In October, the FDA and CDC authorised J&J boosters for all adults at least two months after their initial J&J shot. More than 800,000 people have received J&J boosters, according to CDC data. People who received their primary vaccination with the J&J shot can also get their booster with a Pfizer or Moderna vaccine.

South Africa’s positive results from Sisonke trial

The J&J shot was found in the Sisonke Implementation Study, the first real-world test of its efficacy against the Delta variant ravaging much of the world, had up to 95% against death and up to 71% against hospitalisation from the Delta variant, reported Professor Glenda Gray and Professor Linda-Gail Bekker in August. There was 67% protection against hospitalisation with the Beta variant.

The Sisonke study recorded only two cases of the rare clotting disorder associated with the J&J vaccine but both participants made a complete recovery. At that stage, around 1.8 million South Africans has been vaccinated with the one-shot J&J jab, while 6.7 million have received their first injection of the two-dose Pfizer vaccine.

The J&J vaccine demonstrated around 65% protection against hospitalisation for up to eight months.

The Sisonke trial evaluated the J&J vaccine in over 477,000 healthcare workers, who are at high risk of COVID-19, from 120 sites in both rural and urban areas between 17 February and 17 of May. The data have not yet been peer-reviewed.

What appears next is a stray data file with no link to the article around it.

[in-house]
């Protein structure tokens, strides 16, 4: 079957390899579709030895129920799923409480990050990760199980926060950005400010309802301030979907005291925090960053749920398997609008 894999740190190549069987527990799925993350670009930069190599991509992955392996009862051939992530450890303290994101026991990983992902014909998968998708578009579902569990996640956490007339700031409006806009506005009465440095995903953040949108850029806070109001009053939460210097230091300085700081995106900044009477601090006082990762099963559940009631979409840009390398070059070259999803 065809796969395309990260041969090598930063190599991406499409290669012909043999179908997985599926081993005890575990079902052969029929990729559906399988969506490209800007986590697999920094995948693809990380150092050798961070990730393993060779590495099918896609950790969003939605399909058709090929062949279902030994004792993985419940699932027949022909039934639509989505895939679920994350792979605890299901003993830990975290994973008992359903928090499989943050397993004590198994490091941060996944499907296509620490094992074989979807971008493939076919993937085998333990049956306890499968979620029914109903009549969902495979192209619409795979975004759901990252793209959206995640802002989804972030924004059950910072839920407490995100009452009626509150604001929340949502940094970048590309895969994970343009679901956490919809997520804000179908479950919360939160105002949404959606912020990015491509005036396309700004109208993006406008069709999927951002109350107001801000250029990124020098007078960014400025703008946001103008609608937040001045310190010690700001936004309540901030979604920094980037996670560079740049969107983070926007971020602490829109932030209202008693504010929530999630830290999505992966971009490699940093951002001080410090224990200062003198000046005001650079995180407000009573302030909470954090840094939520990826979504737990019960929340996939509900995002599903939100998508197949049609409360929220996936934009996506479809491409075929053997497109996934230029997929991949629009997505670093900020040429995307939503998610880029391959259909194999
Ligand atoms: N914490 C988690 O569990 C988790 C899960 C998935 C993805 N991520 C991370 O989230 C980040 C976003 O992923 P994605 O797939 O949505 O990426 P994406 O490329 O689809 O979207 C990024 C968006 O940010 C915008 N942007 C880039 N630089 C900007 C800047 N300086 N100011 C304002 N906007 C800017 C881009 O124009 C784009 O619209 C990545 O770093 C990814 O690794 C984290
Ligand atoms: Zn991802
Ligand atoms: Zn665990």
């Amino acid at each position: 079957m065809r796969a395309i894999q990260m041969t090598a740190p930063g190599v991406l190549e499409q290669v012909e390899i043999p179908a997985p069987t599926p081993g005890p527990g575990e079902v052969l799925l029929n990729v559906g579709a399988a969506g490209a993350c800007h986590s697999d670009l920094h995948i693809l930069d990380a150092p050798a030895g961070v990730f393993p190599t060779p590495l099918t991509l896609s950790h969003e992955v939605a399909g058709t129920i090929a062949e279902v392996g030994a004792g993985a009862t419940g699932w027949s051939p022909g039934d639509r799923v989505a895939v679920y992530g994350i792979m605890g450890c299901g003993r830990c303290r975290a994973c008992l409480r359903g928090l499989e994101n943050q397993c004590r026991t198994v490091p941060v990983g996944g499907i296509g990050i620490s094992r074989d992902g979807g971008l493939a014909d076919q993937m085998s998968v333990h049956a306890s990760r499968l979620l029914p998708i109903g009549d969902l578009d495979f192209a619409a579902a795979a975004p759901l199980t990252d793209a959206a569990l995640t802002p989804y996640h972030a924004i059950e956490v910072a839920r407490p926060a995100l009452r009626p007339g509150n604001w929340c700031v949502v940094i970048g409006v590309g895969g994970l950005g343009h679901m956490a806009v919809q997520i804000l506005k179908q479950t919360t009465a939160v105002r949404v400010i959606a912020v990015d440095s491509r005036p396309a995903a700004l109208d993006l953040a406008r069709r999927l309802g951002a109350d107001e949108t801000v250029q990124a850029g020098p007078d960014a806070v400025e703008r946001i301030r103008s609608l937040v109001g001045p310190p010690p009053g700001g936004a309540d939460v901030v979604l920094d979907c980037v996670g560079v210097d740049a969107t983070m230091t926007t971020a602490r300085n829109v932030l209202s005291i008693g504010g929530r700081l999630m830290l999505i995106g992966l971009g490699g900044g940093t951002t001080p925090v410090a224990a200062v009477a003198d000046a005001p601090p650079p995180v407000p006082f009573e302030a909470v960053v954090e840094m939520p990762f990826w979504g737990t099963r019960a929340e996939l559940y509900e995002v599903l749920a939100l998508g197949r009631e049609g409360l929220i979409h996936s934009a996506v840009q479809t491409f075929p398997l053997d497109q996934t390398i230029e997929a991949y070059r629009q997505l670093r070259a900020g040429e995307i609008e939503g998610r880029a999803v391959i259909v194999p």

The J&J shot probably more protective against dominant Delta than it was with the earlier Beta strain, said Gray, who is co-principal investigator of the study and president of SA Medical Research Council. She said the findings showed “remarkable protection” against hospitalisation and death.

“We believe this vaccine is doing what it was designed to do: to stop people going to hospital and ending up in ICUs and dying,” said Bekker, who is co-lead of the study and director of the Desmond Tutu HIV Centre at the University of Cape Town.

The results suggest those who have received one dose of the J&J vaccine donʼt need a booster shot, she said. In the rare cases when breakthrough infections did occur, around 96% of these were mild, 3% moderate, less than 0.05% severe and less than 0.05% resulted in deaths.



MedPage Today article – J&J's COVID Vaccine on the Way Out? (Open access)


BBC article – US panel recommends J&J shots be sidelined after clot deaths (Open access)